An audit released by the Department of Housing and Urban Development last week found that NOVA Financial & Investment violated Federal Housing Administration guidelines by originating FHA loans with borrowers that received state government down payment assistance.
The Office of the Inspector General at HUD concluded that the down payment assistance was not a gift and thus represented an ineligible down payment source for an FHA loan. Its reasoning was that the down payment assistance loans were subjected to premium pricing, which in turn resulted in higher-priced mortgage backed securities whose proceeds later funded additional down payment assistance.
In other words, the assistance was not a gift because borrowers paid for the assistance through premium rates and as such, the loans would not be eligible for FHA insurance, the OIG's office contends.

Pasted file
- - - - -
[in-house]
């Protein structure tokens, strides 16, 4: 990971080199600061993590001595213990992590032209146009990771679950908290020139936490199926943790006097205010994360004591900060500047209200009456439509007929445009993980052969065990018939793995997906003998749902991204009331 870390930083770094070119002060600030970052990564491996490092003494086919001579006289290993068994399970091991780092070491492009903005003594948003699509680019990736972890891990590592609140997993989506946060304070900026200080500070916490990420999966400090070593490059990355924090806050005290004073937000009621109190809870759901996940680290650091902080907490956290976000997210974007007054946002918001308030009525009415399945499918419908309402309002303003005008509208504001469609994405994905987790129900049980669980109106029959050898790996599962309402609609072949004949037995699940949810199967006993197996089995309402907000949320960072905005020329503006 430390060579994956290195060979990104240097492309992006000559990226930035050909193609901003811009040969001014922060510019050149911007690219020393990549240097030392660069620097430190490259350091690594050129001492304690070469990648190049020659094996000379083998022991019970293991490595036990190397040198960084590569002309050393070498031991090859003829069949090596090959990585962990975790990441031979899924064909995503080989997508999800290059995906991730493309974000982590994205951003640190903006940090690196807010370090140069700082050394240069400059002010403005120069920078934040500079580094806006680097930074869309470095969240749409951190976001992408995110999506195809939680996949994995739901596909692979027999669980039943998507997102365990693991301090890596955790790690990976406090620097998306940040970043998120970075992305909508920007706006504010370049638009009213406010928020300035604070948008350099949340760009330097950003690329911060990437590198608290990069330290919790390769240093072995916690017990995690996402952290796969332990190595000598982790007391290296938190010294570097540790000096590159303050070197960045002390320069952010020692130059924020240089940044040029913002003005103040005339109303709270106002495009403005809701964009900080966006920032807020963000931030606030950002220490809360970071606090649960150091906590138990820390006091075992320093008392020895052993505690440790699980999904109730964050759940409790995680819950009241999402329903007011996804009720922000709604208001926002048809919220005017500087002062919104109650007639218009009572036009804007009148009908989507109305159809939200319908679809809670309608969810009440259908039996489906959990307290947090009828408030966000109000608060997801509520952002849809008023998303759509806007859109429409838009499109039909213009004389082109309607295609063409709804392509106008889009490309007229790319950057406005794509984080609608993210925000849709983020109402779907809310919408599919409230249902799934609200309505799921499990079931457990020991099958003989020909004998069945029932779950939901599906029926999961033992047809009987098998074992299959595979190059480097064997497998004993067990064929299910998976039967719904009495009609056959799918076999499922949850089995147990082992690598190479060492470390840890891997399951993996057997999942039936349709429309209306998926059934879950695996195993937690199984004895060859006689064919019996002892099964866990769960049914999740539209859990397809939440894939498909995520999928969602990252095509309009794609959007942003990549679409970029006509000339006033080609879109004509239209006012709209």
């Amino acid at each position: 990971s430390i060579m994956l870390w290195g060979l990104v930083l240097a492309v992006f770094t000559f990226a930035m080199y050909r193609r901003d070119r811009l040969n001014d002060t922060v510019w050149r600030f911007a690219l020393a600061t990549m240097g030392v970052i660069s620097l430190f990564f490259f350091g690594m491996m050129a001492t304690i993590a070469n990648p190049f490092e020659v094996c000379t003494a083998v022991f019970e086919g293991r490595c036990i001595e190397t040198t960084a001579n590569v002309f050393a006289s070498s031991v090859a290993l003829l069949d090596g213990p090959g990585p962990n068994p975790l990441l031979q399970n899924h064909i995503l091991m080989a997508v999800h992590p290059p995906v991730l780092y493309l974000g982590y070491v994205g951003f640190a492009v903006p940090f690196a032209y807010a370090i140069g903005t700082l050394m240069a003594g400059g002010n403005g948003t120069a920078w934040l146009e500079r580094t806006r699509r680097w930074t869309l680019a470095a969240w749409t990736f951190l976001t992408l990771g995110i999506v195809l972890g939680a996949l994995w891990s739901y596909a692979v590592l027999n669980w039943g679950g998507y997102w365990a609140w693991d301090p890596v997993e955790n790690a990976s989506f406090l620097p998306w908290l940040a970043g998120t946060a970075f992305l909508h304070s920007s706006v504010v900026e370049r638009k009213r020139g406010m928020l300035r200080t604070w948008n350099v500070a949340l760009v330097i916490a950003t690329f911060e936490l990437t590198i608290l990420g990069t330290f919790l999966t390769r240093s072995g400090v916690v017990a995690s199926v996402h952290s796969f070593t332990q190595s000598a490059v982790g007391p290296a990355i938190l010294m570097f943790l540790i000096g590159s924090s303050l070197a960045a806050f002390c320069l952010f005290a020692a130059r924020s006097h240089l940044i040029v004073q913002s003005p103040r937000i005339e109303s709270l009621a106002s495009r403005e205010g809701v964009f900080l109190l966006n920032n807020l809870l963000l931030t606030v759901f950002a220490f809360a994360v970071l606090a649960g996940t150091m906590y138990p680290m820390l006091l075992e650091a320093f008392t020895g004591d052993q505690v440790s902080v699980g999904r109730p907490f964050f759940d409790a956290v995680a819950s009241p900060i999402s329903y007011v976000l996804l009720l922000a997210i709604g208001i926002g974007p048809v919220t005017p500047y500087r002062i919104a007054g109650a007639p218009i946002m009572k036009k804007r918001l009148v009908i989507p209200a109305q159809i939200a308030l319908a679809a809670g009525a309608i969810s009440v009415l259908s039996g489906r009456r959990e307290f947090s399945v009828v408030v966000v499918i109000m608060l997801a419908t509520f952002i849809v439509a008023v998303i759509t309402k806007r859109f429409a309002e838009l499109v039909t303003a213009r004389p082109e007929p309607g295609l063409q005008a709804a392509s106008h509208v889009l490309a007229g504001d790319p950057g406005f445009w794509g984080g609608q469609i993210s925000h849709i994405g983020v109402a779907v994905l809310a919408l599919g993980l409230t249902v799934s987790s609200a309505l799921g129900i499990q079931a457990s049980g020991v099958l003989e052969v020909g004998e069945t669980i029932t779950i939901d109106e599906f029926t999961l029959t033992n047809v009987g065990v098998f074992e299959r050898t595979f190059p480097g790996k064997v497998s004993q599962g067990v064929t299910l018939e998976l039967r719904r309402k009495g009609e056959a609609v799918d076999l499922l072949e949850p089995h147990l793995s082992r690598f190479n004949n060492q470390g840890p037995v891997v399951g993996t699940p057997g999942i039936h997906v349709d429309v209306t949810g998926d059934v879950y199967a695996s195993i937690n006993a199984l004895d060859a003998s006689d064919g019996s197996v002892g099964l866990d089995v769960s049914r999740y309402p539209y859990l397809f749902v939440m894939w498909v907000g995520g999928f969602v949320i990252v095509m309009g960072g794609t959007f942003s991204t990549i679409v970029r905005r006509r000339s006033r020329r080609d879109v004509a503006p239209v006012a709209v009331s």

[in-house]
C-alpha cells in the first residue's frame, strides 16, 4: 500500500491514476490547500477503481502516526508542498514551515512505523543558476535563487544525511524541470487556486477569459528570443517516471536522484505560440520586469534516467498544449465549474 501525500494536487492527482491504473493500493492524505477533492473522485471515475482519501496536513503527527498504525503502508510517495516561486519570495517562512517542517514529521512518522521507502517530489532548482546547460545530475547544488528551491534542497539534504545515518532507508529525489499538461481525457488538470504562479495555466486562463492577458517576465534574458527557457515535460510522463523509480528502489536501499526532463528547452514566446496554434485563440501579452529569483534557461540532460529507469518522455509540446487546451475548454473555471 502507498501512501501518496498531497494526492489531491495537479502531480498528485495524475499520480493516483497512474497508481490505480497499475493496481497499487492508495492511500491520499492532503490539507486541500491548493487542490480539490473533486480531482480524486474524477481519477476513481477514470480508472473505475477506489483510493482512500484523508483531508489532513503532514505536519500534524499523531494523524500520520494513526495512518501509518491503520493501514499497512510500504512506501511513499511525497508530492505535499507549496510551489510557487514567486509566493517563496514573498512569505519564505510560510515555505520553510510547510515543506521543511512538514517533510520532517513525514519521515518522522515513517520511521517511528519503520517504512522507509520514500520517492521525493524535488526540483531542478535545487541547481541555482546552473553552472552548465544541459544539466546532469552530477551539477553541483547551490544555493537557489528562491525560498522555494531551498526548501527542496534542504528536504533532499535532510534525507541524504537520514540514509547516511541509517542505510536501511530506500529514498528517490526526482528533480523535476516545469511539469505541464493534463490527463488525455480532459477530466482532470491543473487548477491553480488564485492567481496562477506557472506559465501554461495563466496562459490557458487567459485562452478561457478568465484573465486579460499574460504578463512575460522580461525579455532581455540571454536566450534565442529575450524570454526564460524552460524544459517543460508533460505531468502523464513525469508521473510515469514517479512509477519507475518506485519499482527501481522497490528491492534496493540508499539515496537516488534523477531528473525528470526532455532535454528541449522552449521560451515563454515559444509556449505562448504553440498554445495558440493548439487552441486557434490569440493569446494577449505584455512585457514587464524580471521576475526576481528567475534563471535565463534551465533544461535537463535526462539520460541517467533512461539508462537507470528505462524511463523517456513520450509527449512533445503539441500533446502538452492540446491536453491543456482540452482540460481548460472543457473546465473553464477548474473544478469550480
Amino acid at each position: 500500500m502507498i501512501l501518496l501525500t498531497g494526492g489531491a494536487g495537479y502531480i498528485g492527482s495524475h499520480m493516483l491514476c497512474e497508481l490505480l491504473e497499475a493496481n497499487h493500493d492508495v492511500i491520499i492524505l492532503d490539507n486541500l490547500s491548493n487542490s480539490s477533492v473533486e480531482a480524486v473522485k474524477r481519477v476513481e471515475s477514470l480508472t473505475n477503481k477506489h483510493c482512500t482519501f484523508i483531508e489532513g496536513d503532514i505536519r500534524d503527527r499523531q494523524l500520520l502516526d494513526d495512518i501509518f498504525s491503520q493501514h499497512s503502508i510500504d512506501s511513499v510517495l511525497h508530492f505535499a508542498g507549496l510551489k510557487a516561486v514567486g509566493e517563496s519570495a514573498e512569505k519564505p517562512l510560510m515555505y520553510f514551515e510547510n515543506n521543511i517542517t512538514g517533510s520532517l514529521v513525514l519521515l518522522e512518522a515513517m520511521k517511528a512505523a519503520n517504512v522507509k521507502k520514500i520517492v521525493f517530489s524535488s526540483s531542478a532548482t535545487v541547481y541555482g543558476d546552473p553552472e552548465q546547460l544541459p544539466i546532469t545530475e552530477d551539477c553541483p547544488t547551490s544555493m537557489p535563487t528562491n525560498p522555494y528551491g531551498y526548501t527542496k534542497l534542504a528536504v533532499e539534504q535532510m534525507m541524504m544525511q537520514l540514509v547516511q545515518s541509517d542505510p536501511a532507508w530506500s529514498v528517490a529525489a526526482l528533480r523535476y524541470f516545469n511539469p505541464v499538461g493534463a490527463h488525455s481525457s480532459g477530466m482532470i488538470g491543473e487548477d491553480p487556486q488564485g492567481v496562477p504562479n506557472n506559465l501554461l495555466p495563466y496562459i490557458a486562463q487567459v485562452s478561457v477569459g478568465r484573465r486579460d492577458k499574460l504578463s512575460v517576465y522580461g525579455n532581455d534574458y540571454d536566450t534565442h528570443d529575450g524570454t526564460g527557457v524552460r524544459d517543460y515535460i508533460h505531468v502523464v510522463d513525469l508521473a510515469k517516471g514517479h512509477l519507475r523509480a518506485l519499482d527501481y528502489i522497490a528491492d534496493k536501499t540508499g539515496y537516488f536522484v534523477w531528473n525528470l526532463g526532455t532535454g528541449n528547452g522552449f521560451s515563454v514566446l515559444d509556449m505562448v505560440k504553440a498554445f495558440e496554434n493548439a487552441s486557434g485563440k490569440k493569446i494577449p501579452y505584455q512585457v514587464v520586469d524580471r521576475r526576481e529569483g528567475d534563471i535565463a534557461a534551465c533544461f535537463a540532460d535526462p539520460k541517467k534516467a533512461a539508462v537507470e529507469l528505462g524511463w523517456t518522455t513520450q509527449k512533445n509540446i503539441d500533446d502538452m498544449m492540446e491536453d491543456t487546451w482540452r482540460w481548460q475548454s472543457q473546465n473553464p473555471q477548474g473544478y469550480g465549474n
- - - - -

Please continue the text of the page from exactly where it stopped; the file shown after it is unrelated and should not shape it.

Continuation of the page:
The OIG's decision, if upheld by HUD, would essentially eviscerate bond programs. These down-payment assistance programs are already problematic for most lenders because lenders have to pay the same compensation to loan officers on bond and regular forward mortgages.
Since lenders actually make substantially less on bond loans many lenders have either stopped doing bond loans or are seriously considering that option.
Now, without a vehicle to close a loan requiring government assistance (since they are no longer FHA-eligible according to HUD's OIG), many lenders might simply decide not to allow funding through such programs.
It should be noted that the Inspector General's conclusions are not final and merely make recommendations that the agency need not adhere to. However, this is an important issue to watch to determine whether HUD will adopt a recommendation that could spell the end to many down-payment assistance programs.